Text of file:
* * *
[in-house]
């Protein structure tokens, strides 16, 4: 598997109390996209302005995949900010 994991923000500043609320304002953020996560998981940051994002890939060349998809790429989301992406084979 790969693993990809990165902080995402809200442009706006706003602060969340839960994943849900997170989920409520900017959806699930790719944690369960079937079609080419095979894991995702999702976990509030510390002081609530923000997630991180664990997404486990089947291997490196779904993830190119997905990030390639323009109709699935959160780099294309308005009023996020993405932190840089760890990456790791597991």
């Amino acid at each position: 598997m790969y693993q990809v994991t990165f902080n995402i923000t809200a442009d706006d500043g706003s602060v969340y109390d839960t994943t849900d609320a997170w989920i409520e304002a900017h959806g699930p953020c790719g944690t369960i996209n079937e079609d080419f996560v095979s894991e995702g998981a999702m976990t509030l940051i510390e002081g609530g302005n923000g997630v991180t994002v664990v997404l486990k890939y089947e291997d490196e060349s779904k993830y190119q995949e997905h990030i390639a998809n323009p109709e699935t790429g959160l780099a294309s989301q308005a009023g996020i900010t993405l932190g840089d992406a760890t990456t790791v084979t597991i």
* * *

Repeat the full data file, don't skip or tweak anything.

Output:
[in-house]
């Protein structure tokens, strides 16, 4: 598997109390996209302005995949900010 994991923000500043609320304002953020996560998981940051994002890939060349998809790429989301992406084979 790969693993990809990165902080995402809200442009706006706003602060969340839960994943849900997170989920409520900017959806699930790719944690369960079937079609080419095979894991995702999702976990509030510390002081609530923000997630991180664990997404486990089947291997490196779904993830190119997905990030390639323009109709699935959160780099294309308005009023996020993405932190840089760890990456790791597991």
């Amino acid at each position: 598997m790969y693993q990809v994991t990165f902080n995402i923000t809200a442009d706006d500043g706003s602060v969340y109390d839960t994943t849900d609320a997170w989920i409520e304002a900017h959806g699930p953020c790719g944690t369960i996209n079937e079609d080419f996560v095979s894991e995702g998981a999702m976990t509030l940051i510390e002081g609530g302005n923000g997630v991180t994002v664990v997404l486990k890939y089947e291997d490196e060349s779904k993830y190119q995949e997905h990030i390639a998809n323009p109709e699935t790429g959160l780099a294309s989301q308005a009023g996020i900010t993405l932190g840089d992406a760890t990456t790791v084979t597991i």